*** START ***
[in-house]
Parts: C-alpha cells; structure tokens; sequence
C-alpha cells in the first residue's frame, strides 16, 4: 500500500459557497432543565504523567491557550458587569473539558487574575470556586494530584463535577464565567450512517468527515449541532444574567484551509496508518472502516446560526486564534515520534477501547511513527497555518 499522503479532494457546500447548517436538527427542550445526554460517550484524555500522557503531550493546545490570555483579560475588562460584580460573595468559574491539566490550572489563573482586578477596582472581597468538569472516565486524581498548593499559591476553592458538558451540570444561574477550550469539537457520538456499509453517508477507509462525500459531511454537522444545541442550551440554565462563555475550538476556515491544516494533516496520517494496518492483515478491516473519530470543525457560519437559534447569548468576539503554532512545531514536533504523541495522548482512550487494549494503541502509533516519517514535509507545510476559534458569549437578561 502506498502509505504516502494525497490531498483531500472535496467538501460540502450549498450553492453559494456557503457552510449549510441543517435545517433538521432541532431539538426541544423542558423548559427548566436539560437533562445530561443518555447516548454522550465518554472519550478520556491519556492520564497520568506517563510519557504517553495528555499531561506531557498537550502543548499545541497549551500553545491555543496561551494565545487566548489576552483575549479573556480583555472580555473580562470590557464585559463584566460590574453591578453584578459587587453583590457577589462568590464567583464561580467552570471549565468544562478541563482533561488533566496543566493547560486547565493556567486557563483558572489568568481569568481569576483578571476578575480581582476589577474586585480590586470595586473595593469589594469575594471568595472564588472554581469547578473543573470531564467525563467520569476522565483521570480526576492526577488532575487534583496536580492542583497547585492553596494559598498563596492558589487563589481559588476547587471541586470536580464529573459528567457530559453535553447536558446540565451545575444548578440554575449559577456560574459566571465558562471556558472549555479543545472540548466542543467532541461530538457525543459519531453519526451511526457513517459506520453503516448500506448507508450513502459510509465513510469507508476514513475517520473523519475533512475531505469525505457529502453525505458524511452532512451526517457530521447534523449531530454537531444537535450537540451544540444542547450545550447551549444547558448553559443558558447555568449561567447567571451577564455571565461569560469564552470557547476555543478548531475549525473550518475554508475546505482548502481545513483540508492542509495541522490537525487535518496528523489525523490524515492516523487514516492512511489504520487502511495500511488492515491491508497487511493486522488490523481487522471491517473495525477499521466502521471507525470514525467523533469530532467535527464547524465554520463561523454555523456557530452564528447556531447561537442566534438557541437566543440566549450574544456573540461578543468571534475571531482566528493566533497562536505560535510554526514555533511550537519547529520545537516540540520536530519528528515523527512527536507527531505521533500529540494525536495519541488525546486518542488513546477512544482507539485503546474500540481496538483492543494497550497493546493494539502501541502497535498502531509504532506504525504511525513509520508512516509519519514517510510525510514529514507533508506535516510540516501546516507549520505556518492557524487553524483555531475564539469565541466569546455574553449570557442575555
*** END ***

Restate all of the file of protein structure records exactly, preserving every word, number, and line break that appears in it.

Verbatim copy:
[in-house]
Parts: C-alpha cells; structure tokens; sequence
C-alpha cells in the first residue's frame, strides 16, 4: 500500500459557497432543565504523567491557550458587569473539558487574575470556586494530584463535577464565567450512517468527515449541532444574567484551509496508518472502516446560526486564534515520534477501547511513527497555518 499522503479532494457546500447548517436538527427542550445526554460517550484524555500522557503531550493546545490570555483579560475588562460584580460573595468559574491539566490550572489563573482586578477596582472581597468538569472516565486524581498548593499559591476553592458538558451540570444561574477550550469539537457520538456499509453517508477507509462525500459531511454537522444545541442550551440554565462563555475550538476556515491544516494533516496520517494496518492483515478491516473519530470543525457560519437559534447569548468576539503554532512545531514536533504523541495522548482512550487494549494503541502509533516519517514535509507545510476559534458569549437578561 502506498502509505504516502494525497490531498483531500472535496467538501460540502450549498450553492453559494456557503457552510449549510441543517435545517433538521432541532431539538426541544423542558423548559427548566436539560437533562445530561443518555447516548454522550465518554472519550478520556491519556492520564497520568506517563510519557504517553495528555499531561506531557498537550502543548499545541497549551500553545491555543496561551494565545487566548489576552483575549479573556480583555472580555473580562470590557464585559463584566460590574453591578453584578459587587453583590457577589462568590464567583464561580467552570471549565468544562478541563482533561488533566496543566493547560486547565493556567486557563483558572489568568481569568481569576483578571476578575480581582476589577474586585480590586470595586473595593469589594469575594471568595472564588472554581469547578473543573470531564467525563467520569476522565483521570480526576492526577488532575487534583496536580492542583497547585492553596494559598498563596492558589487563589481559588476547587471541586470536580464529573459528567457530559453535553447536558446540565451545575444548578440554575449559577456560574459566571465558562471556558472549555479543545472540548466542543467532541461530538457525543459519531453519526451511526457513517459506520453503516448500506448507508450513502459510509465513510469507508476514513475517520473523519475533512475531505469525505457529502453525505458524511452532512451526517457530521447534523449531530454537531444537535450537540451544540444542547450545550447551549444547558448553559443558558447555568449561567447567571451577564455571565461569560469564552470557547476555543478548531475549525473550518475554508475546505482548502481545513483540508492542509495541522490537525487535518496528523489525523490524515492516523487514516492512511489504520487502511495500511488492515491491508497487511493486522488490523481487522471491517473495525477499521466502521471507525470514525467523533469530532467535527464547524465554520463561523454555523456557530452564528447556531447561537442566534438557541437566543440566549450574544456573540461578543468571534475571531482566528493566533497562536505560535510554526514555533511550537519547529520545537516540540520536530519528528515523527512527536507527531505521533500529540494525536495519541488525546486518542488513546477512544482507539485503546474500540481496538483492543494497550497493546493494539502501541502497535498502531509504532506504525504511525513509520508512516509519519514517510510525510514529514507533508506535516510540516501546516507549520505556518492557524487553524483555531475564539469565541466569546455574553449570557442575555